Although respiratory syncytial virus (RSV) is a major human respiratory pathogen, our knowledge of how it causes disease in humans is limited. Airway epithelial cells are the primary targets of RSV infection in vivo, so the generation and exploitation of RSV infection models based on morphologically and physiologically authentic well-differentiated primary human airway epithelial cells cultured at an air-liquid interface (WD-PAECs) provide timely developments that will help to bridge this gap. Here we review the interaction of RSV with WD-PAEC cultures, the authenticity of the RSV-WD-PAEC models relative to RSV infection of human airway epithelium in vivo, and future directions for their exploitation in our quest to understand RSV pathogenesis in humans.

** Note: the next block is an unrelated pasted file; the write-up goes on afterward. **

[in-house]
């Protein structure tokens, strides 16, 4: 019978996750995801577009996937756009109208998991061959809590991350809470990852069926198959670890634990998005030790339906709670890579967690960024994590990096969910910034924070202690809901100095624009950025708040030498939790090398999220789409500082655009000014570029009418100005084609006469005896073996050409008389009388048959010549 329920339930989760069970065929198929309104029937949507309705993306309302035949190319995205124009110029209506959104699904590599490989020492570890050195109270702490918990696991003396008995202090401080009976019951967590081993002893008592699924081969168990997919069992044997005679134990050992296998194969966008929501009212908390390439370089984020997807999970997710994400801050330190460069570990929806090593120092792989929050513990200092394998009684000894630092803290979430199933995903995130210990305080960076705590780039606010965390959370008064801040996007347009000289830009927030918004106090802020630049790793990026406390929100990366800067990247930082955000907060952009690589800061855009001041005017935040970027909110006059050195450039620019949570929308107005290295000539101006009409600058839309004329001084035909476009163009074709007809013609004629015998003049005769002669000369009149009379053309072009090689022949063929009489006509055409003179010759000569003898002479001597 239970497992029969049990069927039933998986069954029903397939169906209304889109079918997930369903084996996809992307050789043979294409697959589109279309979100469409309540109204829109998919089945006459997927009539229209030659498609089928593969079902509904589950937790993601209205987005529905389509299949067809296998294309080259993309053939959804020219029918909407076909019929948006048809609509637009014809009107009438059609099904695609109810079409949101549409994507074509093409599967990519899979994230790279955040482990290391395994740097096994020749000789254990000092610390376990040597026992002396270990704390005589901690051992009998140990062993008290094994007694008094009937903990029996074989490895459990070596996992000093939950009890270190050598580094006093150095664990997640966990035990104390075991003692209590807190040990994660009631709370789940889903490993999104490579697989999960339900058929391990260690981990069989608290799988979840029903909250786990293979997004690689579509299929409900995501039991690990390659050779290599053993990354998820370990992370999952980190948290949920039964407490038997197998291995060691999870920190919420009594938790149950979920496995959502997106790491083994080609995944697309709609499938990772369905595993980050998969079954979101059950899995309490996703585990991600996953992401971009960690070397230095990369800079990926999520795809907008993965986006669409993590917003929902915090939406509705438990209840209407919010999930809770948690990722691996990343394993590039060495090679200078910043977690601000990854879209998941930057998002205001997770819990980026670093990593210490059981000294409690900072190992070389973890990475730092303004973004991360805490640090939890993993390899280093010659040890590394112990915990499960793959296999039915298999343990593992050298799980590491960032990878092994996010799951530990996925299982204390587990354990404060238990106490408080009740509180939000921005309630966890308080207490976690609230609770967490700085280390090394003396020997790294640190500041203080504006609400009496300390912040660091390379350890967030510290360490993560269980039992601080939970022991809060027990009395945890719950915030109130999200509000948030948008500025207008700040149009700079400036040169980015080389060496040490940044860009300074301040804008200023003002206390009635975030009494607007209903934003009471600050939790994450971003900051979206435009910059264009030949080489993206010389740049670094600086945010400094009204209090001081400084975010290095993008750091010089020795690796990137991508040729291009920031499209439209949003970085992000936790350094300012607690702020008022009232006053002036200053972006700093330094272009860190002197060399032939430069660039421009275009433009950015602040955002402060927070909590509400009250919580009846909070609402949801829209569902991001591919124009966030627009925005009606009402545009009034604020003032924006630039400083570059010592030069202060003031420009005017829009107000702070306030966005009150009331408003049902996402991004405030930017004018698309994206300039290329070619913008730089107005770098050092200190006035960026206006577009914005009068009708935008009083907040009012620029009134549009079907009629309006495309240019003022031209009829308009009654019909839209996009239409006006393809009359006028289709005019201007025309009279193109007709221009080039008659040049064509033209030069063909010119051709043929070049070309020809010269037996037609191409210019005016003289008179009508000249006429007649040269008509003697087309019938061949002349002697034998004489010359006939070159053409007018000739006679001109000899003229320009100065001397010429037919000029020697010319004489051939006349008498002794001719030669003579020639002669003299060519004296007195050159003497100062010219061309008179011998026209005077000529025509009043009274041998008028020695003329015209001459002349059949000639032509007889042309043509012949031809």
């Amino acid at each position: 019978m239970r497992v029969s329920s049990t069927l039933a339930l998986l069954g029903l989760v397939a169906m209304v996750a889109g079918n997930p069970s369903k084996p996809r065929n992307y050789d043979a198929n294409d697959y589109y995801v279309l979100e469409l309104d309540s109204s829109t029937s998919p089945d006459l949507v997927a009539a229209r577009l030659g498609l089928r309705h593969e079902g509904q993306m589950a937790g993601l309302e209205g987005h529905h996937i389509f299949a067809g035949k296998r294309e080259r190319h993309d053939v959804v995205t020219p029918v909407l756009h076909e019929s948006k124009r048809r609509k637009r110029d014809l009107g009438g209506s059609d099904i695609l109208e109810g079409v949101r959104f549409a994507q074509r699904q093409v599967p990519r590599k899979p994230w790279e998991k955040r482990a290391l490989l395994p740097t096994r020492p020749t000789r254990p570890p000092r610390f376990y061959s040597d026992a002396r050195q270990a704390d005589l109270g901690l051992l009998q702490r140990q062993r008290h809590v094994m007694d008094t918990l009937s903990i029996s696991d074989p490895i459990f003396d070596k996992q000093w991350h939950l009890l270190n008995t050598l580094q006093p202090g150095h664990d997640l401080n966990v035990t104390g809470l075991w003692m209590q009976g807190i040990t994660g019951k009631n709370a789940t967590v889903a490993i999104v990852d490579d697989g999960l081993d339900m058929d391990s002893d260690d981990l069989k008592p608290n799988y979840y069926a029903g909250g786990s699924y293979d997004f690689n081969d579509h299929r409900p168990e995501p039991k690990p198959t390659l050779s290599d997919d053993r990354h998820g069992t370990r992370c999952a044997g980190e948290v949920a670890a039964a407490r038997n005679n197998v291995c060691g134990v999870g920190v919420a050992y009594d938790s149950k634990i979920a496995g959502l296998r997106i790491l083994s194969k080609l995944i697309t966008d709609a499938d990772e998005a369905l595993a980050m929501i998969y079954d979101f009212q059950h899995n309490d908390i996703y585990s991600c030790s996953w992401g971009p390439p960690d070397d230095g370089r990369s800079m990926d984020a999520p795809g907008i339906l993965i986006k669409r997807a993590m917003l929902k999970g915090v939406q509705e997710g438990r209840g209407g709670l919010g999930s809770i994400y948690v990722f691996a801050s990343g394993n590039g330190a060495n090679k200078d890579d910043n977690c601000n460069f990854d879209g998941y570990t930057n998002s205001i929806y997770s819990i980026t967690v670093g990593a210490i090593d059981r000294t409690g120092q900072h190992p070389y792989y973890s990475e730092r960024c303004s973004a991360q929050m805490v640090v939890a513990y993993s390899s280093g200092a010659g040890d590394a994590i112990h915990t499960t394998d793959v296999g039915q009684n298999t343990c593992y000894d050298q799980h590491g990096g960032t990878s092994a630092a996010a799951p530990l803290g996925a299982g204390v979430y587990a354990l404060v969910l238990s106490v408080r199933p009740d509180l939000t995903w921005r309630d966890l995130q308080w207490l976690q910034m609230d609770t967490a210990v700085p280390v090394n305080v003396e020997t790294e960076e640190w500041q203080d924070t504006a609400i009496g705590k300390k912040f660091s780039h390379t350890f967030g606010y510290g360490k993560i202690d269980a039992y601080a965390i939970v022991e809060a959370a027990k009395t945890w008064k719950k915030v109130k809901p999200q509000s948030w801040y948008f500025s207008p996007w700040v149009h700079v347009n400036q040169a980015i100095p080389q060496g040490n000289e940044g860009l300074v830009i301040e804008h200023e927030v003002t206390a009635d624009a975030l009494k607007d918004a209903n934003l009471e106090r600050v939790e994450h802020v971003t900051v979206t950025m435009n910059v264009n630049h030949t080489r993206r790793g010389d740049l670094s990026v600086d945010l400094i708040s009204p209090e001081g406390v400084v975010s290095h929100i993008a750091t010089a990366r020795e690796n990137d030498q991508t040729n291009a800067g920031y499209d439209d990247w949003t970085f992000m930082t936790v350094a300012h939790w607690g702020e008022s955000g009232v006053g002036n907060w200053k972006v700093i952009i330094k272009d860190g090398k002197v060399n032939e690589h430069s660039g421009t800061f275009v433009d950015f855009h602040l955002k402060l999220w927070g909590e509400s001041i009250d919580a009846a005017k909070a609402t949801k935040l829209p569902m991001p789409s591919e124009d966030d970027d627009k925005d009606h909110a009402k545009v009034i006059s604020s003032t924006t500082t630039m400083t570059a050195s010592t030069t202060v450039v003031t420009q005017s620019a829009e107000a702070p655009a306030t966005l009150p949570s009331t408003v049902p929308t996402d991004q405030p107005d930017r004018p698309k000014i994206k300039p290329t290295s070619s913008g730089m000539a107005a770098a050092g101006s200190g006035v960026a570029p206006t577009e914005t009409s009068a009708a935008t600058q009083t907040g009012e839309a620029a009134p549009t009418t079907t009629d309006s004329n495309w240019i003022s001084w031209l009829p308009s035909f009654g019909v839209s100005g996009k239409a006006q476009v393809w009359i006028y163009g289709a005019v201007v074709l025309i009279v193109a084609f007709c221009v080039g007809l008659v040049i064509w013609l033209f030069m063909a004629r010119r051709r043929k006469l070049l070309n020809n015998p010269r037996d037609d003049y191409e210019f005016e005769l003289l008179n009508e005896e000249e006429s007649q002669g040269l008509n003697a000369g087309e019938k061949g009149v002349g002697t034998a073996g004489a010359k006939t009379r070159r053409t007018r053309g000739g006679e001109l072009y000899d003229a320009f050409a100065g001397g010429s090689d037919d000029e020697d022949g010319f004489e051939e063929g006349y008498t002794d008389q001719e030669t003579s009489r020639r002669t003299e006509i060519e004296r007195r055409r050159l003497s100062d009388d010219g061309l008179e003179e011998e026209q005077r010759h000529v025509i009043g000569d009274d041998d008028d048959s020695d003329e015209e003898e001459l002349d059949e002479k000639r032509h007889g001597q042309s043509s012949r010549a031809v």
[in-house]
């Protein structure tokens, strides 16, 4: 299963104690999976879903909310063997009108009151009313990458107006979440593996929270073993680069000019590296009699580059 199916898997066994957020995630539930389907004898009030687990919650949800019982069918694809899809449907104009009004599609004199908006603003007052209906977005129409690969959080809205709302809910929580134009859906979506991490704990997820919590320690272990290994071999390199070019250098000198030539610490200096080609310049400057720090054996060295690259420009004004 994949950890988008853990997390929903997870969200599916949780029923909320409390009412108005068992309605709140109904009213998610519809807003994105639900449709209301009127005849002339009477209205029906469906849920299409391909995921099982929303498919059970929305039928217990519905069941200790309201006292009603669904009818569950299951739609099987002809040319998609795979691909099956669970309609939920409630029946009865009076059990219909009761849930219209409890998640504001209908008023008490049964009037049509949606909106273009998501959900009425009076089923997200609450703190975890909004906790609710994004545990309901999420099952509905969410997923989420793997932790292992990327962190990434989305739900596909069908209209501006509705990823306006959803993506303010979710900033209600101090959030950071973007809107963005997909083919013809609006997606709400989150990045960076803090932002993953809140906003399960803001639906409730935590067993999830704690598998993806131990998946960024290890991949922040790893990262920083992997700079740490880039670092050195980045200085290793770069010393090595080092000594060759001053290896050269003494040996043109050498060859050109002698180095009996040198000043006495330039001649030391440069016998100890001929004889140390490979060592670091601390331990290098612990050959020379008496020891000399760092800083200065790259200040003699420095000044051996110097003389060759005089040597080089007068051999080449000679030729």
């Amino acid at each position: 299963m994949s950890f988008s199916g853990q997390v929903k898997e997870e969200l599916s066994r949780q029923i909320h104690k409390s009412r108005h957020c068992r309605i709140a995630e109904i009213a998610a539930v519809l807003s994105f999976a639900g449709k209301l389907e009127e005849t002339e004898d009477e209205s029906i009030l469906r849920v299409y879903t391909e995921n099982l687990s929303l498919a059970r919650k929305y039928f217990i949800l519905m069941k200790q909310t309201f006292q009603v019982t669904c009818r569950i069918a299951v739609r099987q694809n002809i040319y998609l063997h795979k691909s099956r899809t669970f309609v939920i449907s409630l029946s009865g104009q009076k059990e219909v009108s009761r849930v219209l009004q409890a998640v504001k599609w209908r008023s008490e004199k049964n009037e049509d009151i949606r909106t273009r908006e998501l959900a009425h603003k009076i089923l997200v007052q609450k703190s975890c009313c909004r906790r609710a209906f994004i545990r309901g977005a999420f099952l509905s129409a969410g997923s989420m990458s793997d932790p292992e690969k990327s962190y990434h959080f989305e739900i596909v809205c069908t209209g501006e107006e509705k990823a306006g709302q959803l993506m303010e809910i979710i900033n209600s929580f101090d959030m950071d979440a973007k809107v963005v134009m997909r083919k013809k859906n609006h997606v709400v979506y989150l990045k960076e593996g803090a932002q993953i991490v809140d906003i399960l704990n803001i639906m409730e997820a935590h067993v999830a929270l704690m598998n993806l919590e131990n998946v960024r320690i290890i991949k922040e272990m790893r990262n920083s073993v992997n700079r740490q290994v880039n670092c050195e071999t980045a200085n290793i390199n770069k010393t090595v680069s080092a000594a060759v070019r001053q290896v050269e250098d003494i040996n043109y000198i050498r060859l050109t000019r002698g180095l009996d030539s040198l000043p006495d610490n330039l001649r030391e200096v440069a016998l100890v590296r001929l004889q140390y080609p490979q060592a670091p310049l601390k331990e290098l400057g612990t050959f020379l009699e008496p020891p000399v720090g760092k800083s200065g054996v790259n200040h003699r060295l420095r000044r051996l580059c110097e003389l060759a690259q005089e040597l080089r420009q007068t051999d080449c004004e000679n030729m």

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ASJC Scopus subject areas
- Infectious Diseases
- Microbiology (medical)